In both your painting and sculpture, I see cues from Baroque, along with monsters and disasters, including climate-related –Can you elaborate on your approach to the different forms and what is the relationship between them in expressing your visual world?
I grew up in a conservative Catholic culture, surrounded by baroque-looking kitsch decor. As a child seeing the three-dimensional representation of a naked crucified rotten body bleeding to death on the cross made me feel like I was in a horror movie environment, Exorcist type. I used that aesthetic as a support to create a visual narrative. I have always tried to build a language informed by experience and memory in baroque tales. I consider that my art has an autobiographical reference but with a portal that is parallel to our reality; from there characters with supernatural characteristics appear, and they are difficult to identify. These characters are vulnerable, ugly figures that resemble both monsters and humans, and they are sculpted as much as they are painted. My intention is to extract these characters three-dimensionally into our real space so that the painting becomes their environment.
What are you working on these days?
I am working on a series of landscape paintings, portraits, still lifes, and mixed media sculptures. This body of work depicts fictional, mythological, and real events in recognizable spaces between Puerto Rico and New York.
The landscape series is called Action Painting. It is a documentation of a literal action, not the physical act of painting. It is a humorous representational reaction taking the terminology of the abstract expressionism technique out of context. The series presents real places which I invade with fictional scenes that are not far from our reality. An altered reality that reflects repressed fantasies with a veil of premonition.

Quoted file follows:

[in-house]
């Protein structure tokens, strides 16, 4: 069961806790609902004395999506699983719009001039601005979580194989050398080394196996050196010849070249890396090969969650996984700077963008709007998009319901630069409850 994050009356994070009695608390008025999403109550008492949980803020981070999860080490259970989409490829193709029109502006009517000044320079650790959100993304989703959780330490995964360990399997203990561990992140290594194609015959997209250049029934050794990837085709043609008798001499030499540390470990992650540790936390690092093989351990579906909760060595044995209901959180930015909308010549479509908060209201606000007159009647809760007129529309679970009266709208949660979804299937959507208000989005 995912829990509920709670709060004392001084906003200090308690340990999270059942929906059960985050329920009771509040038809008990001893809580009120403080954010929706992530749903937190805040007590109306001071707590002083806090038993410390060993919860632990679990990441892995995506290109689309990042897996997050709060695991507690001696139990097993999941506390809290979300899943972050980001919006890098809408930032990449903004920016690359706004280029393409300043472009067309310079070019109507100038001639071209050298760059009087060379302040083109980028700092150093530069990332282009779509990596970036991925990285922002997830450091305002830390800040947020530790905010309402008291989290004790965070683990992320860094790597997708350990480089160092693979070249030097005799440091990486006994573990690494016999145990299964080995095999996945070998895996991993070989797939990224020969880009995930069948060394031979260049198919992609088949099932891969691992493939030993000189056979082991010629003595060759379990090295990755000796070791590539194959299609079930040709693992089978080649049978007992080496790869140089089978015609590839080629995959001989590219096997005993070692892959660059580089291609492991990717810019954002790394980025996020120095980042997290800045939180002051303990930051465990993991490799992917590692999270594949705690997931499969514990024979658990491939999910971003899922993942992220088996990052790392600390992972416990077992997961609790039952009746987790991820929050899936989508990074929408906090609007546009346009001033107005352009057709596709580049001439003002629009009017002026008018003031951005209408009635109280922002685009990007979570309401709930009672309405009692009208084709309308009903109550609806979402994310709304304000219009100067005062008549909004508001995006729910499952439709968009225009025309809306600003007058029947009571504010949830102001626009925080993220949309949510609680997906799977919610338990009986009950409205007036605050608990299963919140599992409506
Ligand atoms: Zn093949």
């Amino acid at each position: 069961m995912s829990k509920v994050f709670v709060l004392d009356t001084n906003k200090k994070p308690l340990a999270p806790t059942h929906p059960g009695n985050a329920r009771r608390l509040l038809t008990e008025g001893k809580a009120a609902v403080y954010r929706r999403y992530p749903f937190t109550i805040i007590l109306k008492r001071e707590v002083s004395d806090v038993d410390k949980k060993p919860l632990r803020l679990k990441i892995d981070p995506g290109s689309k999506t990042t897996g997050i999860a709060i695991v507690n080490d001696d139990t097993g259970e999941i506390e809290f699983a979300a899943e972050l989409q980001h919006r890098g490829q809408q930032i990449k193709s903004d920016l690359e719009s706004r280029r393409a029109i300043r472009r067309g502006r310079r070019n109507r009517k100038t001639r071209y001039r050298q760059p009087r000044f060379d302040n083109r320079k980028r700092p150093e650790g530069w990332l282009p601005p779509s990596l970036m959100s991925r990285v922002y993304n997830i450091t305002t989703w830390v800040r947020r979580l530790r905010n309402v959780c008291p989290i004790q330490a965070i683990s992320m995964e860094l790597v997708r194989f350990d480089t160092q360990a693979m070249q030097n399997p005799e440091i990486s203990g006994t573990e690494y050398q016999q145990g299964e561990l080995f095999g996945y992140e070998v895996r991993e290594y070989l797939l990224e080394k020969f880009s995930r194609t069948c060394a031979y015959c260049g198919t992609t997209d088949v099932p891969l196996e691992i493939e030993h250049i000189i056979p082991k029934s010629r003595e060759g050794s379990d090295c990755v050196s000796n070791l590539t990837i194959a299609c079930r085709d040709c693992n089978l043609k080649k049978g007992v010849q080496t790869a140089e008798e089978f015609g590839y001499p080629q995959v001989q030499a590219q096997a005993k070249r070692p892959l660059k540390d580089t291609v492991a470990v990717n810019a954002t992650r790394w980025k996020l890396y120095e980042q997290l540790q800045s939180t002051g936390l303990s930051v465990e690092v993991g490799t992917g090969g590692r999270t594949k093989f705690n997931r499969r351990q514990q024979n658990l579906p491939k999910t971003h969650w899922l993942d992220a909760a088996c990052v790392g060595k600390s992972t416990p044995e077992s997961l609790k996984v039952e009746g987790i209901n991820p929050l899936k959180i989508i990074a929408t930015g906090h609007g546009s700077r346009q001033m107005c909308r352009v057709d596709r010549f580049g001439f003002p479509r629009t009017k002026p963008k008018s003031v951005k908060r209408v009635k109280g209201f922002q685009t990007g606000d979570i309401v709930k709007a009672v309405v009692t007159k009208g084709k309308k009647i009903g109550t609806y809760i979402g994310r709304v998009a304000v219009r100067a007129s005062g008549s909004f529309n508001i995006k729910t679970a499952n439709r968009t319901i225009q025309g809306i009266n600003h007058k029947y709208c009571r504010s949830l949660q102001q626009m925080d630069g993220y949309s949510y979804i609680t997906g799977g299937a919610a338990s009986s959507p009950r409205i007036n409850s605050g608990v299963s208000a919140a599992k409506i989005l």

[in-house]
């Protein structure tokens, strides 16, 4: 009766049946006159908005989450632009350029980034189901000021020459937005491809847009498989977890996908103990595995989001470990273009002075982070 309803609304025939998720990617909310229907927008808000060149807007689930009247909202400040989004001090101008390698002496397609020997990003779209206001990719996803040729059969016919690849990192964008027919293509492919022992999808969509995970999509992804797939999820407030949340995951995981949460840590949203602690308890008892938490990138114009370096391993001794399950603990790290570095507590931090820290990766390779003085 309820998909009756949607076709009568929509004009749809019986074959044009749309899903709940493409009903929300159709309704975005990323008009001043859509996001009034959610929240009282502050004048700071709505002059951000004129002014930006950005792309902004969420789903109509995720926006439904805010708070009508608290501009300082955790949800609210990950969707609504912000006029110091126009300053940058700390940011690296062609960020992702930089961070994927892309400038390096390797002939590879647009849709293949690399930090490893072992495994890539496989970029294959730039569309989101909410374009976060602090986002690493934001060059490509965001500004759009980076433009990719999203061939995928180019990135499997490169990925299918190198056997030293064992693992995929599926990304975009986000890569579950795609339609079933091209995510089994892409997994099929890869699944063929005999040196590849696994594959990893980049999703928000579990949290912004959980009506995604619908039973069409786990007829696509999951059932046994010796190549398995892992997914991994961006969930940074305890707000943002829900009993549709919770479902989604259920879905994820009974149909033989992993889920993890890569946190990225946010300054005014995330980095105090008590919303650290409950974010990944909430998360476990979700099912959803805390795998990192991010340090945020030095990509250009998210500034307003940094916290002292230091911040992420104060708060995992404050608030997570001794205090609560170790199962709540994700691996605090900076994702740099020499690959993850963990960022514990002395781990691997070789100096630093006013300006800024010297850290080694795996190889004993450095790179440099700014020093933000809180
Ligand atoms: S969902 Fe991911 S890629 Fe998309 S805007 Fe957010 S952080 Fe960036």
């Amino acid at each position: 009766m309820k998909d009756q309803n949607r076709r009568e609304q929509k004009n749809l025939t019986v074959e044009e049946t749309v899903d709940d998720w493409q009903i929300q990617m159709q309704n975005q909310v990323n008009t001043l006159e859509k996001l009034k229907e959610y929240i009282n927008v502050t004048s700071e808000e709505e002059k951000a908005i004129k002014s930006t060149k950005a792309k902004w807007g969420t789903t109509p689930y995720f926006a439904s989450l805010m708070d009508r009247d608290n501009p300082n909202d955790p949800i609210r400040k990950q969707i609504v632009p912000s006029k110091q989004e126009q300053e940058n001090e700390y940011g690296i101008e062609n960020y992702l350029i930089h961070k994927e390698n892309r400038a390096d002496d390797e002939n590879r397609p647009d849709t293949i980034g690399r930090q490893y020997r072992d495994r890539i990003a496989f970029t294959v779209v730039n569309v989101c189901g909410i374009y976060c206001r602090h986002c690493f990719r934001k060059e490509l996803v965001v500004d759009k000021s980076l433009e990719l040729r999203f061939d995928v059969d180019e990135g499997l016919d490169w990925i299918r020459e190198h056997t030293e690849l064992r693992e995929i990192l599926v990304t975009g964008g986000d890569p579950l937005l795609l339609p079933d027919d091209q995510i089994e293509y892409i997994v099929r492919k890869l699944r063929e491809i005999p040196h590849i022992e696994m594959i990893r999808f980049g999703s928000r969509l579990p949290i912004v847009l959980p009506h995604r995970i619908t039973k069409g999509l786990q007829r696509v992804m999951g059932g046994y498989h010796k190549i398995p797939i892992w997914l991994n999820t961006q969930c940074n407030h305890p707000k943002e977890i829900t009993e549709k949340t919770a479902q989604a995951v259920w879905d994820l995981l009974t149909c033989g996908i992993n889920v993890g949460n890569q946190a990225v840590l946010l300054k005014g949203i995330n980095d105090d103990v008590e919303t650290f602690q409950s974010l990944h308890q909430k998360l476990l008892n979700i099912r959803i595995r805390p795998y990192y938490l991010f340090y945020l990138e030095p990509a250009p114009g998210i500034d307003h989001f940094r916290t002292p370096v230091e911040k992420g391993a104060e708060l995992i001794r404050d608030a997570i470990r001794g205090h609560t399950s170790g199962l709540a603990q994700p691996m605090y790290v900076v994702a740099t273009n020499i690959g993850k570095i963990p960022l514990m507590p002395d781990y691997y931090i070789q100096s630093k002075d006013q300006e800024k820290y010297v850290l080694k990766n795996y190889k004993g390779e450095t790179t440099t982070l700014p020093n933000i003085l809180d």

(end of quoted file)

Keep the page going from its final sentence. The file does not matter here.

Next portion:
The still lifes offer an apparent respite in the midst of the chaos, but it is only a mirage since they hide the chaos within themselves. They are deceptive, just like the perfect tourist images. In the portraits, I am deeply into depicting distorted faces and am interested in human behavior, specifically states of mind like surviving, cowering, and shrinking.
About the artist: Jonathan Torres was born in San Juan, Puerto Rico in 1983, received his BFA in 2009 from the Escuela de Artes Plásticas, San Juan, and his MFA from Brooklyn College in 2012 Currently Torres is a resident at Sharpe-Walentas Studio Program (NY, 2022 -23). Nominee of the Joan Mitchell Foundation grant, Torres was selected for the Biennale Mercosul (Brazil 2016), won the Charles G. Shaw Award (NY, 2012) and the Arcos Dorados Award (Argentina, 2011). Torres has been exhibiting in solo and group shows between New York and Puerto Rico for over ten years. His work has been featured in Flash Art, Beautiful/Decay, and Art Observed, among other publications. Torres lives and works in Brooklyn, NY and his work belongs to important collections such as the Museum of Fine Art, Boston and Museo Contemporáneo de Puerto Rico.